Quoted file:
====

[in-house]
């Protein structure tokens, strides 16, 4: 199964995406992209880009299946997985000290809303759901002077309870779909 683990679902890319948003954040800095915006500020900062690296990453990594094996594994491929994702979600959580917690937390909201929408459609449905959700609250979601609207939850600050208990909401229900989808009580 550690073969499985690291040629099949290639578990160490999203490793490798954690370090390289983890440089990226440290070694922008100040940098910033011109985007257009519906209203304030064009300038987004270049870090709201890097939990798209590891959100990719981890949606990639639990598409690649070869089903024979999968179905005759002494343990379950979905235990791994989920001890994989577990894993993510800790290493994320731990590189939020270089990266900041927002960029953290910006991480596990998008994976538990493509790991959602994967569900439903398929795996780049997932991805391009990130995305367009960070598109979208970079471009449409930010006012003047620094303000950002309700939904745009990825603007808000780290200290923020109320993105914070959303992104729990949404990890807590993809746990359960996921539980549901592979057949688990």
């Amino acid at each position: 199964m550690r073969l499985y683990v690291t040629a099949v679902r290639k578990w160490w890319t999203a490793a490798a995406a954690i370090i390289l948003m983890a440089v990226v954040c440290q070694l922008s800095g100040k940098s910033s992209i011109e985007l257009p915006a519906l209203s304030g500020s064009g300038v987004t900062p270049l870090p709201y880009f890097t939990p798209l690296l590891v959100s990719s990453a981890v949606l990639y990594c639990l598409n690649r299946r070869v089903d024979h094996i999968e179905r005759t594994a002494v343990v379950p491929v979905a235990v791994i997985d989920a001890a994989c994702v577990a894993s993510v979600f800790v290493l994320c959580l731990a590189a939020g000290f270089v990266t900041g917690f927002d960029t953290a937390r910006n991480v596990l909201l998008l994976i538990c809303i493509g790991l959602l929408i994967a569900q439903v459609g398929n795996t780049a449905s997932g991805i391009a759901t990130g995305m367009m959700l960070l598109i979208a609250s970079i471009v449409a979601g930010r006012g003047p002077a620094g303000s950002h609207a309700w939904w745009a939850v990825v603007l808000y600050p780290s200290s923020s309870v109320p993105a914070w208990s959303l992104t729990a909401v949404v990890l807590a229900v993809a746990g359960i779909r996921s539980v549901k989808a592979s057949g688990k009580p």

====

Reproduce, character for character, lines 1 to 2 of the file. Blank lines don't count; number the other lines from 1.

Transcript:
[in-house]
């Protein structure tokens, strides 16, 4: 199964995406992209880009299946997985000290809303759901002077309870779909 683990679902890319948003954040800095915006500020900062690296990453990594094996594994491929994702979600959580917690937390909201929408459609449905959700609250979601609207939850600050208990909401229900989808009580 550690073969499985690291040629099949290639578990160490999203490793490798954690370090390289983890440089990226440290070694922008100040940098910033011109985007257009519906209203304030064009300038987004270049870090709201890097939990798209590891959100990719981890949606990639639990598409690649070869089903024979999968179905005759002494343990379950979905235990791994989920001890994989577990894993993510800790290493994320731990590189939020270089990266900041927002960029953290910006991480596990998008994976538990493509790991959602994967569900439903398929795996780049997932991805391009990130995305367009960070598109979208970079471009449409930010006012003047620094303000950002309700939904745009990825603007808000780290200290923020109320993105914070959303992104729990949404990890807590993809746990359960996921539980549901592979057949688990």